TGIF July 27, 2012

The Games of the 30th Modern Olympiad are here, and the the Markets could certainly use some competitive inspiration from this Global Stage.  Competition is as old as humankind itself.  The drive to perform and succeed is innate.  How best to accomplish it has always been a debate.  In today’s highly contentious Global economic environment, the 2012 games are stacked with implications and ironies.

Londonwill be hosting the games for the 3rd time, more than any other city.  These games will take place in Europe, but won’t be transacted in the Euro currency.  You may recall the British preserved the Pound as their Nation’s currency, despite being a member of the European Union.  One can argue that there have been games played inEurope all year, both politically and economically, and they’ve all been directed in the Euro currency.

The Olympic motto is “Citius, Altius, Fortius”:  In English, these 3 Latin words translate as “Faster, Higher, Stronger”.  These sage words could certainly represent the global sentiment towards the European leaders need to fix its credit crisis.  Unfortunately for the Global Markets, we don’t anticipate medals to be handed out to European countries for their financial and economic merits as quickly as they will be for athletics.  If we try to draw comparisons to an Olympic event and the European credit event, it definitely wouldn’t be the sprint.  More like a series of on-going marathons.  The key requirements are stamina and steady forward motion.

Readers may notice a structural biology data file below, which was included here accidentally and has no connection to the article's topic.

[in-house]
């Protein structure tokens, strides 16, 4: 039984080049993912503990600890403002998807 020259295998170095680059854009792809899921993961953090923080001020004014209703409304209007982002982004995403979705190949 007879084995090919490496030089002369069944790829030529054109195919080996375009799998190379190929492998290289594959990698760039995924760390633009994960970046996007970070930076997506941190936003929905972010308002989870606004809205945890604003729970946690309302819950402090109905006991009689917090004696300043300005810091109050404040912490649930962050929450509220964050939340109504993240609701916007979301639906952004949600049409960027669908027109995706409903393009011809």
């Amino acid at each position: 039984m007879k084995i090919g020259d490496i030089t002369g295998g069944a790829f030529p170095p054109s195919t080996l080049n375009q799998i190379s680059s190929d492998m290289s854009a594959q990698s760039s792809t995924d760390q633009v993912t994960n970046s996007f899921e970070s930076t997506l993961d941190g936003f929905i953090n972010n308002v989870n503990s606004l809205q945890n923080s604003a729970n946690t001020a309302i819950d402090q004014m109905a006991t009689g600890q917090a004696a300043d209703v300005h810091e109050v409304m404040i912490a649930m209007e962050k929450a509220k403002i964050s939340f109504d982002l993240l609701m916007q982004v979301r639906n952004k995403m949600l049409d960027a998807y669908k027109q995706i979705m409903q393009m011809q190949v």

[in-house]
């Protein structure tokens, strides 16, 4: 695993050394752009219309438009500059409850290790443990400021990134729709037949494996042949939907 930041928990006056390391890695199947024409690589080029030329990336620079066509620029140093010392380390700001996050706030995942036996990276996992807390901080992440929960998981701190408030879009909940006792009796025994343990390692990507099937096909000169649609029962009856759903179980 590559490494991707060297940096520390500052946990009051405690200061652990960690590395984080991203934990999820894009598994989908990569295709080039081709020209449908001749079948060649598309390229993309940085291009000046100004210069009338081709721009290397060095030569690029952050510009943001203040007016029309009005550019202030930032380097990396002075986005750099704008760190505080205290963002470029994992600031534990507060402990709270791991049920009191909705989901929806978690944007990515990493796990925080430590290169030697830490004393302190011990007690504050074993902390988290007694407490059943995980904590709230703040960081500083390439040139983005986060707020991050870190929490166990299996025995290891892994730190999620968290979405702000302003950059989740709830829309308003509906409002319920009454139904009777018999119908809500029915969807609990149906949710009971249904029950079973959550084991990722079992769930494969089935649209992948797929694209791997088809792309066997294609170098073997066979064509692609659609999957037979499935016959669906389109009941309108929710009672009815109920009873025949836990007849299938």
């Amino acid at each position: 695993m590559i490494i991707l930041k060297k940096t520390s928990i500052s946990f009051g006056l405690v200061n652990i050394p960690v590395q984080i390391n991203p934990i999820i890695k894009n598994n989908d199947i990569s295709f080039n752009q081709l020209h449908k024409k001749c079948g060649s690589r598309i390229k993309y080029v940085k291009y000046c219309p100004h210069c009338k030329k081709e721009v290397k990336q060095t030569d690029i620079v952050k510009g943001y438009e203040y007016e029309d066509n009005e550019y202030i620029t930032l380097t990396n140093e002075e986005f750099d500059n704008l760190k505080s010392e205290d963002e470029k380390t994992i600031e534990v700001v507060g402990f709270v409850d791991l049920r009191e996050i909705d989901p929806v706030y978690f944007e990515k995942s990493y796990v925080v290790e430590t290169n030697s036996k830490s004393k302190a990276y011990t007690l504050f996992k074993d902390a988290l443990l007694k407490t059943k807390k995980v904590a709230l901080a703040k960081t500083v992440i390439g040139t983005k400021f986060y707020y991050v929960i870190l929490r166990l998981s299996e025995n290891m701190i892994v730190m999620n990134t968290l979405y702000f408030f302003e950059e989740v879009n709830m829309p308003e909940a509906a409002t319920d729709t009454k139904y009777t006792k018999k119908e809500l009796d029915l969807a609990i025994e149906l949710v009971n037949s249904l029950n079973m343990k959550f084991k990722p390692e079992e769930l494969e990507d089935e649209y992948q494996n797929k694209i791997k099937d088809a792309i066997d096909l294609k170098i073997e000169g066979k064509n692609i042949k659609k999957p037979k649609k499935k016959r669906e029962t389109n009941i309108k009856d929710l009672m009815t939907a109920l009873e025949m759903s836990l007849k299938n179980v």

There is definitely a correlation between economic stature and Olympic success.  The US and China are expected to go head-to-head for the Medal count this year, and no surprise they are the #1 and #2 economies in the world.  In fact, the Wall Street Journal did a Medal projection for the games, and 7 of the Top Ten projected nations are also Top Ten economic powers.

Since Stock Markets are generally forward looking as well as discounting mechanisms of future events, you would think host countries would see a run-up ahead of the games followed by a “Sell-the-News” event.  That hasn’t always happened.  Since the Seoul Korea Games in 1988, the stock market in the respective host country actually declined 3 of the 7 years, which includes theUKlast year.  What might be surprising, and a bit comforting to know is the following year enjoyed gains every time.  Also, only once did the DOW decline the year after the Summer games: It was in 2001 following the Dot-com Bubble Burst and the September 11th attacks.

Enjoy the weekend.  Enjoy the Olympics.  It’s a unique event that brings the world together and raises spirits.  It’s very healthy.

By: Mike Frazier

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